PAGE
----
I had a particularly hard time deciding whether or not I liked this CD at first. On the one hand, Throes of Dawn's Binding of the Spirit is a consistent and solid, melodic yet folksy black metal album; on the other side of the George Washington, I can't get past the feeling that I've heard this all before. You can only digest so much Dimmu Borgir-style black metal before you start getting that queasy feeling in your stomach. And as far as I am aware, Heavy Metal Tums™ have yet to be invented.
Onward ho to the review: Throes of Dawn call Finland their home, though I suspect a careful examination of their birth certificates would reveal a Norwegian pedigree, as they do borrow heavily from the Enthrone Darkness Triumphant-era Dimmu Borgir and Bergtatt-era Ulver sounds. "The Last Rainbow Warrior is Dead" sets the direction for the rest of the album, with guitars playing catchy, simplistic melodies and keyboards providing the mandatory atmosphere. A couple acoustic folk moments and a clean tenor singing segment can also be found here. "Binding of the Spirit onto Earth" is a very classy piece that begins with horns, woodwinds, percussion, and strings before the black metal pushes the symphonic stuff aside. Keyboards are now put to the fore, with guitars assuming the supporting role in an intimate homophony. On "Master's Garden", Throes of Dawn bring to mind In the Woods' epic scope and non-linear songwriting, while "On Broken Wings of Despair" is another symphonic piece featuring alternating sonorous singing and cacophonous black metal screeching. Also, the music has an airy, spacey quality to it, probably traceable to three agents: the premium production, the de-emphasis of the bass guitar, and the liberal use of keyboards. One thing that vexes me a little is that the tempo of songs like "The Warprophet Dreams" rarely, if ever, wanders away from the moderato. A little intra-track rhythmic variation would have spiced things up some more, although one can make the case that Throes of Dawn are shooting for a more trance-like, hypnotic feeling.
Well, to sum things up, it took me longer than expected to appreciate this album, but I have learned to love it. And so should you.
Review by Jeffrey Shyu
Review date: 04/2000
2. Ignition of the Grey Sky
3. Velvet Chokehold
4. Soft Whispers of the Chemical Sun
6. Slow Motion
7. We Have Ways To Hurt You
9. The Great Fleet of Echoes
10. Blue Dead Skies
The last time I paid any attention to Throes of Dawn was around the time Binding of the Spirit came out. Although on a whole that album has some pedestrian moments, it also contained a few songs that I still absolutely love to this day. The subsequent album, Quicksilver Clouds, found the band shifting styles away from their black metal tinged beginnings to a more gothic infused style to mixed results. It's not a terrible album, but it never did grab me in any significant way. For whatever reason, Throes of Dawn took a few years off before beginning the recording of The Great Fleet of Echoes, their most recent release.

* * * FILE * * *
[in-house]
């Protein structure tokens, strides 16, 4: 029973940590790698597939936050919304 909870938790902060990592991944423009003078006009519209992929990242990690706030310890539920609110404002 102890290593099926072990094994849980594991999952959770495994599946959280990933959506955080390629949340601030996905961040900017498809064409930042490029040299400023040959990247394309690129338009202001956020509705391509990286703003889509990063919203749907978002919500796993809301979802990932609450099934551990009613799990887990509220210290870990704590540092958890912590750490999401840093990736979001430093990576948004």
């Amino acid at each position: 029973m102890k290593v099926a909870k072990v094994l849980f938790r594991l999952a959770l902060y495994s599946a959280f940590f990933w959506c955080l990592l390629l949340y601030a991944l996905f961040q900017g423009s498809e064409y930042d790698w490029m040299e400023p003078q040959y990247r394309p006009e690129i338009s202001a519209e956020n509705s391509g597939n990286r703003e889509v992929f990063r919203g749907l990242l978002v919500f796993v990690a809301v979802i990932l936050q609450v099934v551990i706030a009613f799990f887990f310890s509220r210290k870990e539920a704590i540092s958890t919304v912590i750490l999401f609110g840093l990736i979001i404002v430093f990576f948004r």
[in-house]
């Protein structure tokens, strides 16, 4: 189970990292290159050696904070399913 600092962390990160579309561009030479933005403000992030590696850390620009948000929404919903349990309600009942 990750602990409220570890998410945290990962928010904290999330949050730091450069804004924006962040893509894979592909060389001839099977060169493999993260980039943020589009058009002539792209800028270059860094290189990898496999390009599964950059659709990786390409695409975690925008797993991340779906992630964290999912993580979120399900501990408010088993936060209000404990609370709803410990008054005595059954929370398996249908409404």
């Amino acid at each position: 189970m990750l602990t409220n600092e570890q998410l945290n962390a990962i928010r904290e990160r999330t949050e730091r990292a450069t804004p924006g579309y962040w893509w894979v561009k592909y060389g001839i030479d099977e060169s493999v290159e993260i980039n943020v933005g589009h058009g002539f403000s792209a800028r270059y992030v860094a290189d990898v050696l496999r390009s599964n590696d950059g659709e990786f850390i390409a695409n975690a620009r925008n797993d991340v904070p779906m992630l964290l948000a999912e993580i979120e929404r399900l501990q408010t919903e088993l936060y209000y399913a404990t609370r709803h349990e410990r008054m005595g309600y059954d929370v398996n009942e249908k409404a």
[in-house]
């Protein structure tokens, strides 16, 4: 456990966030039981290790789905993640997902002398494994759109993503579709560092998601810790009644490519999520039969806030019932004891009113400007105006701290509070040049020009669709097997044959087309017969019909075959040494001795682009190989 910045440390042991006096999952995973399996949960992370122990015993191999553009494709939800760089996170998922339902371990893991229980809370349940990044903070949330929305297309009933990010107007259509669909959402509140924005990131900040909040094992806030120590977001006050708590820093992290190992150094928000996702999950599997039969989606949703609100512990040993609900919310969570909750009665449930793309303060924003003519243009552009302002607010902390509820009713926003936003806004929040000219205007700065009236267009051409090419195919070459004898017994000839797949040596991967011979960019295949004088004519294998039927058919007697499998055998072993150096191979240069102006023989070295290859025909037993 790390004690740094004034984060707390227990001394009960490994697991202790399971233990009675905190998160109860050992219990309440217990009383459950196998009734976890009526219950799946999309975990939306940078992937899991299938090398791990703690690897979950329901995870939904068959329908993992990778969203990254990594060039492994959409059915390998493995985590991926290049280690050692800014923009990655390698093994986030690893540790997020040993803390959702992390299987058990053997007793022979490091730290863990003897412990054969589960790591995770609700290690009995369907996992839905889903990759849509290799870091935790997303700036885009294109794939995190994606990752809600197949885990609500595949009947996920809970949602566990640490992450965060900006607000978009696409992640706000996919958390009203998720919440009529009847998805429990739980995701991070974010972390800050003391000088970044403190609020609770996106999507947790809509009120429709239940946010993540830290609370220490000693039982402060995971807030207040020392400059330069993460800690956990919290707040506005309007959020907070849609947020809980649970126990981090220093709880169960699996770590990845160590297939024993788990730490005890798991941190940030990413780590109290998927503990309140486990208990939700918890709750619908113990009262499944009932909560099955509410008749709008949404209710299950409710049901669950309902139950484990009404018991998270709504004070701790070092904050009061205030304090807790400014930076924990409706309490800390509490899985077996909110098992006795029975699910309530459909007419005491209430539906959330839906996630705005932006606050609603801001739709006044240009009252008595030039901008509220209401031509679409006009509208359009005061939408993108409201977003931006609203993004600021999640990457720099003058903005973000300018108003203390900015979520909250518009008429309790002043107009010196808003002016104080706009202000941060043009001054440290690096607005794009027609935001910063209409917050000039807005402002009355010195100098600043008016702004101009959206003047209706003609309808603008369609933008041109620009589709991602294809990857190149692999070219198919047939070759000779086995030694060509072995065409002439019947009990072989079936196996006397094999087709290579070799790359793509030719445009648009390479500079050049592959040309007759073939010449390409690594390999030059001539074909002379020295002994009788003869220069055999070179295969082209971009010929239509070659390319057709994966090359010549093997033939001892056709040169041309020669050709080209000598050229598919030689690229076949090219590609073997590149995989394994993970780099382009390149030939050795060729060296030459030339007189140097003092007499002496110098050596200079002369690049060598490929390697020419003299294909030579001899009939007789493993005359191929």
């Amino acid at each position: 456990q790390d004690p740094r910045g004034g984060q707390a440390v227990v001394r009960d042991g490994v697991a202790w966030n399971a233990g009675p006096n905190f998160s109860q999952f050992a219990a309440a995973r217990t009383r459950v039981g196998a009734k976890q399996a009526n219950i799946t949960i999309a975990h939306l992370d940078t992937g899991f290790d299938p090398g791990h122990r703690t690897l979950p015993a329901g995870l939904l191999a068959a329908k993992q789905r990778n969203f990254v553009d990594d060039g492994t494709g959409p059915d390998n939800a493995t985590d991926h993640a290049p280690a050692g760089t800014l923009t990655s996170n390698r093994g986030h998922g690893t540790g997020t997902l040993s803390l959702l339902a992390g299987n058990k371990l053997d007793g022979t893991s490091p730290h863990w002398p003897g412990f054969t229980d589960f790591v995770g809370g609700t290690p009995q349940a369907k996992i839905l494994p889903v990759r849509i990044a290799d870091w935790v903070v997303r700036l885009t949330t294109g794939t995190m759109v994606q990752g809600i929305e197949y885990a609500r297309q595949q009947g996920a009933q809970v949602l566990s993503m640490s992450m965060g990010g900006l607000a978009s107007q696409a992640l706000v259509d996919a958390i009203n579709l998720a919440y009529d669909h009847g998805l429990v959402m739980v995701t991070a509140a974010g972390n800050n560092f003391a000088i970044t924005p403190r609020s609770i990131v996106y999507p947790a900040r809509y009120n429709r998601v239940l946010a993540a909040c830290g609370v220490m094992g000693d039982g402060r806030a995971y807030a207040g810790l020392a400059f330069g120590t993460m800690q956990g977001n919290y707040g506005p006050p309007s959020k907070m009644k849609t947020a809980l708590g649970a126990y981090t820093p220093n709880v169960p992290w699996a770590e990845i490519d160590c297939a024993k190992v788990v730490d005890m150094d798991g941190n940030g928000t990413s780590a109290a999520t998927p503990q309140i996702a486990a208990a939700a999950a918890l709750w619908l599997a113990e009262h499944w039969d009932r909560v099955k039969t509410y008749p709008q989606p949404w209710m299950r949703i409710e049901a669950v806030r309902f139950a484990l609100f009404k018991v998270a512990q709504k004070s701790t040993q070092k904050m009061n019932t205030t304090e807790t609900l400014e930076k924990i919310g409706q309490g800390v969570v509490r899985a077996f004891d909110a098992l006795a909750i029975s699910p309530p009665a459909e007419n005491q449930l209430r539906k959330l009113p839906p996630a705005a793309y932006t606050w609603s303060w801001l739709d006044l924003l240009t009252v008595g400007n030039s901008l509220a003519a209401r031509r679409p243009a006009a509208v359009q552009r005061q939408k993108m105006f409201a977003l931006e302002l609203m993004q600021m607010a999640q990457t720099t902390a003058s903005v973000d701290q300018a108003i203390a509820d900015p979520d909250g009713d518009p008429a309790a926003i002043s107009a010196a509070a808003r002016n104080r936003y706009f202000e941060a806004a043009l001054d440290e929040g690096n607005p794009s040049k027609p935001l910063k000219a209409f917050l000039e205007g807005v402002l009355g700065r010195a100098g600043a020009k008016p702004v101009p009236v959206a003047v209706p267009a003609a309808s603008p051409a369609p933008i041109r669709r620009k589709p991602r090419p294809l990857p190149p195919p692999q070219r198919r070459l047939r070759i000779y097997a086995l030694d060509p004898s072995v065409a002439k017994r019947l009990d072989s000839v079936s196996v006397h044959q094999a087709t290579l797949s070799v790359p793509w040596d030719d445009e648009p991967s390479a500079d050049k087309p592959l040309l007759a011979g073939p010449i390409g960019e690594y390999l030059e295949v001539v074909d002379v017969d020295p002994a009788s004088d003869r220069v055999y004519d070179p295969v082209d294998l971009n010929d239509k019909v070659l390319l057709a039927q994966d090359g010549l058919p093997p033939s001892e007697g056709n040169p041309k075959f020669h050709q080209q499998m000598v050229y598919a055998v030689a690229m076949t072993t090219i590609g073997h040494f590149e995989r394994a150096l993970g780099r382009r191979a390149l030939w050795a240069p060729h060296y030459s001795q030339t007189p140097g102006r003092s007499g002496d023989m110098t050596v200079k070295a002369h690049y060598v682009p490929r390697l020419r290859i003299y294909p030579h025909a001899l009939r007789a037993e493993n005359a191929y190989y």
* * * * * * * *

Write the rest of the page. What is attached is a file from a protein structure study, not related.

According to the liner notes the recording took place over many months. Despite that, The Great Fleet of Echoes has a nice cohesive sound and finally nails the sound they were attempting on Quicksilver Clouds. This undoubtedly has a lot to do with vocalist Henri Koivula's comfort level in delivering a somber, clean style. The songwriting also greatly enhances the band's ability to create and deliver on a solid atmosphere. It should be noted for black metal purists that the band has fully moved away from their earliest efforts as this basically can be described as a gothic metal album. But before you scatter in terror at this prospect, it should be noted that somehow Throes of Dawn avoids the worst aspects the "goth metal" label might suggest and in fact is what a good gothic influenced metal record should sound like. At times it sounds as though the members sat down and had a Fields of the Nephilim listening party and successfully incorporated that band's moodiness into The Great Fleet of Echoes. In general the songs are all solid, but it should be noted "Soft Whispers of the Chemical Sun" is an absolute knock out of a song, with a commanding bass line and a complete fulfillment of what a gothic tinged metal song should be about.
This album is a fine return for this Finnish band. It serves as a great addition for those who want to like the direction Tiamat took in the 2000s but couldn't stomach the cheese factor of their gothic influence. In fact, I suspect when Johah Edlund heard The Great Fleet of Echoes, he immediately wished he had come up with these songs. A rather enjoyable effort and good return for Throes of Dawn!
Review by John Chedsey
Review date: 11/2011